Published Date Written by Natalie LaddGroupon NOW! hasn't hit Portland yet, but when it comes to restaurant-marketing-instant-gratification, it's a win-win proposition indeed. The last-minute, limited-time-only concept is flourishing in major markets; and is as hot as the temperature itself in Philadelphia, where I spent the past few days with Number One, who was on furlough from her job teaching comic book drawing at a summer camp located deep in the swamps of Jersey.
Philly is one of my favorite places on earth right now. Like any real city, there are restaurants besides Denny's that serve serious food at 1 a.m., upscale consignment shops featuring racks full of funky designer stuff with original tags intact, historical sites to visit with websites ending in dot org (instead of dot com) making them national treasures with affordable entry fees. Walking the town is easy due to a well laid-out street grid courtesy of Benjamin Franklin, and true diversity is in everything the city has to offer — culture, food, population make-up, and yes, restaurant marketing.
Every downtown street corner had happy hour pricing more aggressive than the next, food specials for the tightest budgets and live music in clubs where my almost 20-year-old daughter was able to enter, drink a Diet Coke and enjoy. The whirlwind trip was financed via on-line discounted deals for transportation, lodging, entrainment and especially dining through last minute Groupon NOW! offers that were day and meal period specific. We ate a magnificent cheese plate at an elegant place called M Restaurant with a deal we purchased only an hour prior. We had brunch at Brick American Eatery in Society Hill with a deal that was valid for the next day only between 10 a.m. and 3 p.m., and finally, we bought a dinner-for-two package at the 2012 Zagat exalted, Effie's Greek Restaurant, where we saved over $30 including tip.
Groupon NOW! came on the scene in the company's home city of Chicago in March of 2011, designed to problem solve the true need of how to fill tables on a last minute basis. Unlike regular Groupons, the restaurant can make their own rules, deals, and can cap the number to sell, changing the specifics instantly. The technology is paired with google maps for proximity when looking for a place to dine within the next 24-hours or so, making it ideal for traveling with flexibility, and an open mind. The offers are broken down by a user friendly search engine including city/neighborhood location, meal periods, type of restaurant, and immediate savings. Like most deal vendor partnerships, the restaurant receives 50 percent of the revenue from Groupon in the form of a check.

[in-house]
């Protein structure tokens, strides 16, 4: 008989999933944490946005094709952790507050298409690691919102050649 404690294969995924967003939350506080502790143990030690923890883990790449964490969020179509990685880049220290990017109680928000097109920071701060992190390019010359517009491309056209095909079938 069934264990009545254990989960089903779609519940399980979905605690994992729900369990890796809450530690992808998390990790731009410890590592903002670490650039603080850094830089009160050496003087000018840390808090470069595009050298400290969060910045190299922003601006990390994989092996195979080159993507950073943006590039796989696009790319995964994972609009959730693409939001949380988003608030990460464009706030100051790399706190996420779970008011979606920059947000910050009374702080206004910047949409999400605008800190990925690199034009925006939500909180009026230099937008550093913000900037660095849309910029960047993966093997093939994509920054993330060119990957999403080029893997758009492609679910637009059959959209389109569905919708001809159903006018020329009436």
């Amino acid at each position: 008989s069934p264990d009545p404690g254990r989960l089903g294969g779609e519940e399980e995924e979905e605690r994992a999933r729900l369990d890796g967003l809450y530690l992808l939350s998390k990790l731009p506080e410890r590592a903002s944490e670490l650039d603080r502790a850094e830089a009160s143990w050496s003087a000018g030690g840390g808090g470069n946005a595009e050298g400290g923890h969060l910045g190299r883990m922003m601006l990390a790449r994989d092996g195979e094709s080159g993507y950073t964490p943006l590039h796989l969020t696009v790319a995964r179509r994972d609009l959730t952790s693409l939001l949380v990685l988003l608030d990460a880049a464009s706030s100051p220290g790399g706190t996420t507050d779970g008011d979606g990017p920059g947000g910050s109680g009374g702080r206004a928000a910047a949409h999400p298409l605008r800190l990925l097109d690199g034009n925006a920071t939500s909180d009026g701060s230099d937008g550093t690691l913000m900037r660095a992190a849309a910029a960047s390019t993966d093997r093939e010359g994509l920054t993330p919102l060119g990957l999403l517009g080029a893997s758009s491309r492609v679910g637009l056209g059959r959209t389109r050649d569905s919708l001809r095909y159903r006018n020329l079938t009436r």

"The deals are very customizable," says Danny Pustizzi, who works in Groupon's Get Featured department. "Unlike regular Groupon deals which are subject to at least a 50 percent discount requirement and a 'tipping' number of certificates to sell to activate the deal, Groupon NOW! can go as low as 25 percent and can sell as many or as few deals as the merchant chooses. Redemption can take place immediately (or when indicated), whereas other deals have at least a 24-hour waiting period. Like all Groupons, smart phone users can shop and purchase deals, without having to print anything and the restaurants can confirm the purchase instantly."
With all the flexibility Groupon NOW! offers, it is unclear why a restaurant would participate in a traditional deal that does not prompt immediacy, or meet their own specific targeted needs. To date, Groupon NOW! is as close as Boston and Pustizzi admits that while "Groupon is the fastest growing company in the world," the Groupon NOW! program is currently available only in "major markets."
The possibilities are endless, especially for high end establishments who frown on discounting as an image deal breaker. They have to acknowledge that targeting specific days, meal periods and deal percentages down to the exact moment must outweigh the downside of empty tables. Hopefully, it's just a matter of time before Portland can join the big dogs in this next phase of high tech, mutually beneficial restaurant marketing, and we'll all be dashing out the door last minute to eat at the city's finest.
AND ... while I was laying over at Laguardia airport in New York City, a seasoned bartender named Eric shared his particular industry woes, and popped a few common myths about mad money to be made on the fly. "People don't realize most of these places are internationally or corporately owned, and we pay taxes on all tips. People are kind of cheap, like 50 cents on a drink, assuming we make it up in volume. Plus, we usually have to pool, and there are layers of tipping out in this type of bartending."
He continued, "Old guys ask about hookers, old ladies ask about rich business guys, and we only get one or two true regulars. Airport bars have come far with comfortable wine bars and French food menus, but no matter how cool the place looks, it's usually mass produced, small portions and obviously overpriced. Travelers are hostages, ha, we're not allowed to say hostages. It's a fast way to get canned. But it's weird man, everybody likes the vibe of an airport Bloody Mary, even made with a cheap metered shot, before boarding a flight somewhere tropical."
The Down Low: Perhaps I should also mention the Living Social deal I bought for half-price admittance to the National Constitution Center, where the featured exhibit explored Bruce Springsteen's legendary career in, "From Asbury Park to the Promised Land: The Life and Music of Bruce Springsteen," the first major exhibition about the pioneering American songwriter. Seeing Number One was great, but this deal was the tastiest of all and I give it five stars.